THE SECRET OF FINDING YOUR DESTINY
By Rev. Ted Pike
18 Nov 13
Editor's Note: This is an edited version of the recorded Bible study under this title at Truthtellers.org.
At any time of day or night, one can turn on multiple channels of religious TV and hear the same message: that God has a wonderful destiny for every Christian, which includes all the elements of the American dream. It means abundance of money, material things, professional success, physical healing and even happy and obedient children. All that is necessary to access this destiny is to discover the heavenly secrets that will unfold it. Such knowledge comes to us as we patronize televangelists’ tapes and books, seed tithe to get the heavenly flow going, and affirm that if we believe it, and profess it repeatedly enough, our destiny will shower us with fulfillment and blessing.
Yes, Scripture does say that God is able to do abundantly above all that we think and ask. But God and the Bible do not say we will become materially successful if we follow certain steps. The Bible describes true success as spiritual. And it says the best way to realize our destiny is twofold.
Most importantly: Possess a consecrated humble heart, which the Holy Spirit creates in us when we sacrifice everything to Him. Scripture says if the Lord does not build a house, they labor in vain who build it. Pleasing God through total willingness opens the possibility that God can give you any kind of destiny He desires. If he does not find you in such a heart, He can do nothing. It was said of Jesus that because of the unbelief of one town in Israel, even He, the Creator of the universe, could do nothing there because of their unbelief.
Second, it is only commonsense that we prepare for our future with hard work, taking practical measures. It is not Biblical or spiritual to believe that if we have sufficient faith God will give us money, food or a home without our participation.
Behind every great and truly successful figure in Scripture we find a simple reason they found themselves caught up in a mighty manifestation of divine destiny. In their initial obscurity, they were faithful and obedient to God. In being faithful, we make ourselves available to fulfill a destiny not of this world, but of God. If He doesn’t want such a destiny for us, but rather one of obscure Christian service or intercession, that is His right. History shows that the overwhelming majority of saints died in such obscurity, being, as Scripture describes, unknown on earth but well known in heaven.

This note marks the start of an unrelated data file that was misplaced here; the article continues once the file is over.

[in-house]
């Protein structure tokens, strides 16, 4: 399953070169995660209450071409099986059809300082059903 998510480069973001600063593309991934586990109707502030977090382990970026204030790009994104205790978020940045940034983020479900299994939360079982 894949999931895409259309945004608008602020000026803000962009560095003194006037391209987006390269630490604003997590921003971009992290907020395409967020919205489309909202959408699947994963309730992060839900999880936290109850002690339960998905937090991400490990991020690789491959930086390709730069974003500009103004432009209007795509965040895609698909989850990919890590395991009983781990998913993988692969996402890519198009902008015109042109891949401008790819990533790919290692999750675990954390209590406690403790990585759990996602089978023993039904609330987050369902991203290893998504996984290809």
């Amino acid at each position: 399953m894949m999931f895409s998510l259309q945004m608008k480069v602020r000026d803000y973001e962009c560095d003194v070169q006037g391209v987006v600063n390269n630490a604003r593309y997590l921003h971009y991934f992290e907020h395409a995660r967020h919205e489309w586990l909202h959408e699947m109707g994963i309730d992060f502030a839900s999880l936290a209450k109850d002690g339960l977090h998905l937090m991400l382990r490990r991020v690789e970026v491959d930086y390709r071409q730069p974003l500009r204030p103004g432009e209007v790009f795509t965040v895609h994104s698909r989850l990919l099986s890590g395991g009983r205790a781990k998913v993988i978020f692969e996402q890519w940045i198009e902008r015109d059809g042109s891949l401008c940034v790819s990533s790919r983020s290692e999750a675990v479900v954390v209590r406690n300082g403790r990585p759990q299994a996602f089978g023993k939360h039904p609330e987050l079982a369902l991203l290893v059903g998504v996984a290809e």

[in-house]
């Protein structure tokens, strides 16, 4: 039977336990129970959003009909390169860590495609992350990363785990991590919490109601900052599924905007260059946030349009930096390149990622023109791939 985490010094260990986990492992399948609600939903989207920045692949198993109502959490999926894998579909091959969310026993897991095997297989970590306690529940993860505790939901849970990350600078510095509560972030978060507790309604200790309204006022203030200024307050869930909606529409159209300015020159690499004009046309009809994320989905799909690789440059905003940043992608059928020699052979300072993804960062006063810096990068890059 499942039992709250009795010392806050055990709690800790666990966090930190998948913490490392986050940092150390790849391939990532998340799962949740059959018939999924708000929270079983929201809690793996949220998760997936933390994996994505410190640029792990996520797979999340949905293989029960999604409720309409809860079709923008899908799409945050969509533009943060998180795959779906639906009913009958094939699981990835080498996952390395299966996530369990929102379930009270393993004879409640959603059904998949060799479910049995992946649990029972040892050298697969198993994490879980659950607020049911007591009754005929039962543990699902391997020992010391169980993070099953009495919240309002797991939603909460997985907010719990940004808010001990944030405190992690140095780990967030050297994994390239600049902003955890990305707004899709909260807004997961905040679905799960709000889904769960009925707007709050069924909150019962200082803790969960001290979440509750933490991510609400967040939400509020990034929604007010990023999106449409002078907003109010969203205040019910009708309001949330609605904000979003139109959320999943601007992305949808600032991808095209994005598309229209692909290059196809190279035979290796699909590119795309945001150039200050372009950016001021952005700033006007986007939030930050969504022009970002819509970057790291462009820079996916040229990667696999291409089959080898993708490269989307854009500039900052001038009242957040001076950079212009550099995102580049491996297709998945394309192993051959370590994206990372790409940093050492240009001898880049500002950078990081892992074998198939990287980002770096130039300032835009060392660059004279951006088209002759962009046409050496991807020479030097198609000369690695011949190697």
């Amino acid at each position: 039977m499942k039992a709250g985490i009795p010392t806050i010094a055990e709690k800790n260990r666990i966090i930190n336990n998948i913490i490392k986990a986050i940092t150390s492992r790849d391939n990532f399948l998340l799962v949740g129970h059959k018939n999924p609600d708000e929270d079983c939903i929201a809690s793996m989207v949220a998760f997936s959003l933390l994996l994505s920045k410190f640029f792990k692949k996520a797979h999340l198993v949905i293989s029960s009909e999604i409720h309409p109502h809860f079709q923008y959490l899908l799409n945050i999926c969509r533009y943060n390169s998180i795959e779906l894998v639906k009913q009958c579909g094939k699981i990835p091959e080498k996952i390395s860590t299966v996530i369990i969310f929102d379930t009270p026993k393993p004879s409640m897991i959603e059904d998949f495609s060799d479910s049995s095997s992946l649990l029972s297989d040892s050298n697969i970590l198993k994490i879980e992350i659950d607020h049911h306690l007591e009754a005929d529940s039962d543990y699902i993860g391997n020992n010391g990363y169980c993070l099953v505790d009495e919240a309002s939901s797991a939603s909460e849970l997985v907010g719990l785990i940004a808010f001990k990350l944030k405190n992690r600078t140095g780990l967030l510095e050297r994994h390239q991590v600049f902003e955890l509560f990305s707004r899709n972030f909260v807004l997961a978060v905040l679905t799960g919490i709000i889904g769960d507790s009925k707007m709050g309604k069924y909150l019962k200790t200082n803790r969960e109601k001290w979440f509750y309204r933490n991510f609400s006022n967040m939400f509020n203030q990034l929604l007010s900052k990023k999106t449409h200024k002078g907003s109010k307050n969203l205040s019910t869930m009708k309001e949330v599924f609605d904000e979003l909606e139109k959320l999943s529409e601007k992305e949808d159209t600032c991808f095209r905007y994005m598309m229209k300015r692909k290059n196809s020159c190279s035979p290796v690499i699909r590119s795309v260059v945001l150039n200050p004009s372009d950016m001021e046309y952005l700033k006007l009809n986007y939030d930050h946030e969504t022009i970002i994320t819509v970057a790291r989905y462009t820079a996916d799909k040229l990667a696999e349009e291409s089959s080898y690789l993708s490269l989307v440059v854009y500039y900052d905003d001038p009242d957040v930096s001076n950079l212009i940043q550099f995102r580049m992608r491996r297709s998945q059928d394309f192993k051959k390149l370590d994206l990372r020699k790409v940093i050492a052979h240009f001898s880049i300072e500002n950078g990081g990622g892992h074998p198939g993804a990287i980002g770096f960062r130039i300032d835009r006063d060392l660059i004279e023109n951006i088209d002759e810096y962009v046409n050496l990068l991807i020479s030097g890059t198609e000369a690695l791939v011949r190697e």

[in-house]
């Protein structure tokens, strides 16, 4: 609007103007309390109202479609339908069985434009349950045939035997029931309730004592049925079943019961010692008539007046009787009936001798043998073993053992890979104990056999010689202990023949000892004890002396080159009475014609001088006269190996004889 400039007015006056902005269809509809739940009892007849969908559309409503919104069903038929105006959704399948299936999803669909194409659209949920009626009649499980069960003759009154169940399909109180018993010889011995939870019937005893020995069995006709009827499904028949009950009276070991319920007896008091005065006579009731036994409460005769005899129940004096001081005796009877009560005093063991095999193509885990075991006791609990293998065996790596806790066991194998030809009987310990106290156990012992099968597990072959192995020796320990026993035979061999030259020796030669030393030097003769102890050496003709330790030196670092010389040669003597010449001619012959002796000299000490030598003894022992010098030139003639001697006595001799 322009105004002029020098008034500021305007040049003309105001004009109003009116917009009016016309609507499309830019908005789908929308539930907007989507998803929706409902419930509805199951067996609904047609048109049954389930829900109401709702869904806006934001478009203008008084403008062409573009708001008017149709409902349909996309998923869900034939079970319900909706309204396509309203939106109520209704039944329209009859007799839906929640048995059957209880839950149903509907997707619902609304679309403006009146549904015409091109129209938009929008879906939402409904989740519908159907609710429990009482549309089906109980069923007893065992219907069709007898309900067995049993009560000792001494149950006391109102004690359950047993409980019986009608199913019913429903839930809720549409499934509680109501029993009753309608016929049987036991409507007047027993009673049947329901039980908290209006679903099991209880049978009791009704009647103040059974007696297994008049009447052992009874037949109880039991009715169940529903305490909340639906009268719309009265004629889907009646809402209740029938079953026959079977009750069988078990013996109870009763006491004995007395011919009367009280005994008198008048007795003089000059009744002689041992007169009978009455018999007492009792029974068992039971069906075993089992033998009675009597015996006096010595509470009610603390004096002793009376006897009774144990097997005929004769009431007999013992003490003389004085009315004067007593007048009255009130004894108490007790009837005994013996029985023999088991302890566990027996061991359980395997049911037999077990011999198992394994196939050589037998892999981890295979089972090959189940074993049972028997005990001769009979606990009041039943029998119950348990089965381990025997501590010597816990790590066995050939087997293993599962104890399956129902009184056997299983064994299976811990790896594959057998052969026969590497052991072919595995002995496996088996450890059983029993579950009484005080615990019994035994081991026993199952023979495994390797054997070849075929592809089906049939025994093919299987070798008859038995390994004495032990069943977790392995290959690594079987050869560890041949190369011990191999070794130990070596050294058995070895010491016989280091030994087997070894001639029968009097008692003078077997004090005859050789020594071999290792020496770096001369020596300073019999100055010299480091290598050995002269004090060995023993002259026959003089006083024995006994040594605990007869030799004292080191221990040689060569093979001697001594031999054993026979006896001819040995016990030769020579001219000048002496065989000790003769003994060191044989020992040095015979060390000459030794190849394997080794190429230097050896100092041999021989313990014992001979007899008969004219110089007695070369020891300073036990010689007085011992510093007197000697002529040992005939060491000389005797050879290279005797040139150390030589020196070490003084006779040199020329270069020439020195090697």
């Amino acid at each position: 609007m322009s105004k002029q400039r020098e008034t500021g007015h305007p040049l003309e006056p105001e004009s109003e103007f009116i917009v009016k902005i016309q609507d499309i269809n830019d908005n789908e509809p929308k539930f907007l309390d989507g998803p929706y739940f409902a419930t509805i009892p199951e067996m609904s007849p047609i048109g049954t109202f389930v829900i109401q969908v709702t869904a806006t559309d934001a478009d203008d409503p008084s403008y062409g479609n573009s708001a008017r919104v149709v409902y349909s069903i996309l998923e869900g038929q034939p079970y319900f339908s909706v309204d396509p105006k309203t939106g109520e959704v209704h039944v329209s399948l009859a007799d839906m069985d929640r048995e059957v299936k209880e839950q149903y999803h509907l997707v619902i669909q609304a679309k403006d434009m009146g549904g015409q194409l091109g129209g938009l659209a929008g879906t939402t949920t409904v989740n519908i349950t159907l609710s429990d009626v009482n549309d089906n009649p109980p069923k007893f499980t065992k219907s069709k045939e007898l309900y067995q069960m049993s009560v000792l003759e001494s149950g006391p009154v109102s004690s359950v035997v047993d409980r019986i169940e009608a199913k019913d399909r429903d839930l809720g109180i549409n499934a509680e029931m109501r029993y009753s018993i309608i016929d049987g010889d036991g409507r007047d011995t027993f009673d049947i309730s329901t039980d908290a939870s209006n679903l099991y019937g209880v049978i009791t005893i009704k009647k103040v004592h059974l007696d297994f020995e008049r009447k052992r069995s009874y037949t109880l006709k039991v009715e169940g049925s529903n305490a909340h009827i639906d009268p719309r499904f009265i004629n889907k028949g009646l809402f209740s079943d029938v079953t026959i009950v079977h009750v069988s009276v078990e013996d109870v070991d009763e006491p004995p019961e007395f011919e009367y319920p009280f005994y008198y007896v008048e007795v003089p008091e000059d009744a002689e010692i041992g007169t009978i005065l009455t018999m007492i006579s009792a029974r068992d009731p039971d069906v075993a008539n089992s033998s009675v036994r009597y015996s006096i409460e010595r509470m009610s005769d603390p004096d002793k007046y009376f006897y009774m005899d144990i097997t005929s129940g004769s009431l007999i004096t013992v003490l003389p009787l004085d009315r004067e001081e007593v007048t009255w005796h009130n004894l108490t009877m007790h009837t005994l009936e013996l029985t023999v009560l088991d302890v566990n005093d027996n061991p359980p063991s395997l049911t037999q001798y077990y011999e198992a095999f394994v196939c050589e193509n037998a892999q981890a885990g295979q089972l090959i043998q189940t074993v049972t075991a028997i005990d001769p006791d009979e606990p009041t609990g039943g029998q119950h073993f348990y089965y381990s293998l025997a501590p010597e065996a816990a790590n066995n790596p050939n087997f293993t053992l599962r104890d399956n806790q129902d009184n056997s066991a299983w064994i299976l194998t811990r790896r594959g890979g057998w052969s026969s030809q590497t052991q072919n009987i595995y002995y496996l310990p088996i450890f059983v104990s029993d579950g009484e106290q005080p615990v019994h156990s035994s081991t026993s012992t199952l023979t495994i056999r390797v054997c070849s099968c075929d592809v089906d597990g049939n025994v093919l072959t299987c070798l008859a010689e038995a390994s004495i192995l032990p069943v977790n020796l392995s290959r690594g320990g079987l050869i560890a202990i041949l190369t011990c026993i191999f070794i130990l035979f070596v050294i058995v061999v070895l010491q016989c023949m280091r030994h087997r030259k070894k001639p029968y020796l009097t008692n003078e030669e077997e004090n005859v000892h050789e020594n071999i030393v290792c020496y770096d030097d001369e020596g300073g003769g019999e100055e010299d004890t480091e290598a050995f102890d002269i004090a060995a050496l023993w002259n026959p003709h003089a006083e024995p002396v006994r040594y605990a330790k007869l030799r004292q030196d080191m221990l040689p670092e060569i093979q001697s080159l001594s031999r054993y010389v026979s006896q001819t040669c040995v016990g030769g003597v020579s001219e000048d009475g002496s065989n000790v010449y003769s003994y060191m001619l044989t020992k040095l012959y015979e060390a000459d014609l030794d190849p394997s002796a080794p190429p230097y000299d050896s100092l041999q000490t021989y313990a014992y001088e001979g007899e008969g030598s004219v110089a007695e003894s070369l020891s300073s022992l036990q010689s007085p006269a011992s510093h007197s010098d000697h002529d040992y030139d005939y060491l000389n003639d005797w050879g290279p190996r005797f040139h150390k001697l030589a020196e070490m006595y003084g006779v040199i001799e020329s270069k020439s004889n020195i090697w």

With this in mind, let’s consider a number of examples of how great figures in Scripture became great simply because God came to them, respected their sincerity and took the initiative to exalt them. Sometimes that exultation brought riches to Old Testament patriarchs such as Abraham, Joseph and David. In each of these, God found hearts strongly inclined toward Him. God found Abraham in the land of Babylonia and told him to travel far to the west to the land God had for his descendants. God also promised him a son, but he would not be born until Abraham was 100 years old. Yes, Abraham finally realized his destiny, but it only came after decades of wandering, waiting and incredible faith testing. Job, the most righteous man on earth, was also found by God, but his great destiny and claim to fame was to suffer, as no other human had done before, by the clear permission of God. Joseph and David were also found by God with perfect hearts but achieved their destinies through incredible reversals of fortune including long periods of suffering, persecution and deprivation. Elijah was also loved by God, but his destiny of victory over the prophets of Baal on Mount Carmel was very brief. This physical victory seemed to evaporate as he ran for his life from a death sentence from Jezebel. Elisha, driving a team of oxen, was also found by God because of the righteousness of his heart. Yet, like Elijah, his destiny never included wealth. After healing Naaman of his leprosy, he told him to keep his money. His destiny was to remain present and faithful in every kind of invasion, famine and spiritual backsliding in Israel. The same destiny was imparted to Jeremiah, who was found by God as a youth with a clean heart. Jeremiah was abandoned in a dungeon to die. His destiny was the extreme opposite of that held up today as God’s will for all believers. It was to become a weeping prophet, one who said that God had made him a target for His arrows.